The complaint noted that the ad agency had previously been warned about presenting advertisements without competent or reliable evidence to back up its health claims. It noted that Marketing Architects had even received information from its own client that further scientific support would be necessary in order to make certain claims. However, the company continued to make unproven health claims. In addition, it also sought to present its advertising materials as if they were legitimate news reports and promoted entirely false customer testimonials written by the agency itself.

Lab-grown diamond companies warned over advertising

California-born celebrity Leonardo DiCaprio is one of the investors in a diamond company that recently received a warning letter from the Federal Trade Commission over advertising practices. Diamond Foundry, which counts the actor among its backers, is a purveyor of laboratory-created diamonds. These man-made diamonds have chemical properties equivalent to those of natural, or mined, diamonds. However, rather than being mined from the earth, these diamonds are grown entirely inside a laboratory, typically through the use of a small plasma reactor that allows chemical elements to form a final stone.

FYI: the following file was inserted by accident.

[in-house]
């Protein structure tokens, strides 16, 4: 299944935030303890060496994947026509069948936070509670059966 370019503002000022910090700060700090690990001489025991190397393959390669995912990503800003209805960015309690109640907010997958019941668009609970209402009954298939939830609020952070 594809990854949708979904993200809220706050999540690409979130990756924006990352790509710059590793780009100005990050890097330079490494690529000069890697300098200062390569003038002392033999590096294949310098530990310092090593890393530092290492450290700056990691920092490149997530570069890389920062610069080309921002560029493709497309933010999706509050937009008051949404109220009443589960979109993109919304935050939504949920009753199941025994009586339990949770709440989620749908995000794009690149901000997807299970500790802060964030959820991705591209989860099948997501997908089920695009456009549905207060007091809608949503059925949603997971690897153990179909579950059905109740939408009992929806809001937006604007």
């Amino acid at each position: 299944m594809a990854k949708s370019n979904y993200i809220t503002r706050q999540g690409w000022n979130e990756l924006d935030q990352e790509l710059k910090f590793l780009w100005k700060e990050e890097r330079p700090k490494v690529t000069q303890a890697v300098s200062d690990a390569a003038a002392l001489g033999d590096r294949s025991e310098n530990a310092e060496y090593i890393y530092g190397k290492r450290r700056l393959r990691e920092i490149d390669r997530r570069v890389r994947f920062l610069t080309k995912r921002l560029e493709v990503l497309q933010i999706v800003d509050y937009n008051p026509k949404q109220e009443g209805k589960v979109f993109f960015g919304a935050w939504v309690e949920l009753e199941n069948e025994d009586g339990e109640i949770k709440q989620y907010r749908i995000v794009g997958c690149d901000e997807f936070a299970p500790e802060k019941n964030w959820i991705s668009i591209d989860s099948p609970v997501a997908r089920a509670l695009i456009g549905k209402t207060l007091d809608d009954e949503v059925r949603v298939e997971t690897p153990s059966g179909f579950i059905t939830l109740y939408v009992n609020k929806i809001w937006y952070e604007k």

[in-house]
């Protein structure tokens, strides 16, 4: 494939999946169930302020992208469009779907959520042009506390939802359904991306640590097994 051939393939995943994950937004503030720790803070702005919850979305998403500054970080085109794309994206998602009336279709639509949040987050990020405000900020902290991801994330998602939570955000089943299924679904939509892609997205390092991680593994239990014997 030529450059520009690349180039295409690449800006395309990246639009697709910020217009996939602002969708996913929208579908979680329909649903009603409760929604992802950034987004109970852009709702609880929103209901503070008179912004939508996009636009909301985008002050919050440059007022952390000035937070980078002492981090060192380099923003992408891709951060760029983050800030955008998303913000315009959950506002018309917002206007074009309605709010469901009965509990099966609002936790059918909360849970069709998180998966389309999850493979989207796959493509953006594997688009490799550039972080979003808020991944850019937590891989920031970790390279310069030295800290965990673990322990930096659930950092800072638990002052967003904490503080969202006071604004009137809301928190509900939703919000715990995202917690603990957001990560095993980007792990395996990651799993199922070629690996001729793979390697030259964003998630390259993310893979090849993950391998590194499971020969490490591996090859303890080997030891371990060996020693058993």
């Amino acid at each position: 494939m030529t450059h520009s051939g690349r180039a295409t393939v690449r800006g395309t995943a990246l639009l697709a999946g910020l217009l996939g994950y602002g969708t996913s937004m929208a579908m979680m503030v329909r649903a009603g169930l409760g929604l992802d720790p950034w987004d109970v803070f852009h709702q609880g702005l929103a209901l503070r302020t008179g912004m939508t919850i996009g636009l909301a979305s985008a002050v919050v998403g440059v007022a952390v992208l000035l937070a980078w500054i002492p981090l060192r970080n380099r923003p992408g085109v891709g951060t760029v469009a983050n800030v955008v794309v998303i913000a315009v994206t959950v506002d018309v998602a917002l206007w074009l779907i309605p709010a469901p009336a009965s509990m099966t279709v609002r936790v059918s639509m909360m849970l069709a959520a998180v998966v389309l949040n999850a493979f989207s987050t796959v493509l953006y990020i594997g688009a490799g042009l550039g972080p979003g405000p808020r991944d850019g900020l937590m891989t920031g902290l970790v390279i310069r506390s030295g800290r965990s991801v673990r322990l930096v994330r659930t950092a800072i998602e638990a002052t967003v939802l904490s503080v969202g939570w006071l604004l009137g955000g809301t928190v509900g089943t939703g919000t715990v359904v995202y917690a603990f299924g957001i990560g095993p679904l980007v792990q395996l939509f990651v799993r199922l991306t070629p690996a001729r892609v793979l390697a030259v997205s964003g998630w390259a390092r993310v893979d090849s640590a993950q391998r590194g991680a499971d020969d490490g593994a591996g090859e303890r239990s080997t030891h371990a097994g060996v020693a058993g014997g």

Several lab-grown diamond companies received these warnings in April 2019. The statements noted that these companies must make clear that the diamonds they sell are lab-grown rather than "natural." The FTC letter said that it was concerned that consumers could believe that they are buying mined diamonds instead of man-made versions because of the terminology in the advertisements, especially on social media. For example, some ads called the stones "aboveground forged" or "real diamonds created in America" without using the term "laboratory-grown."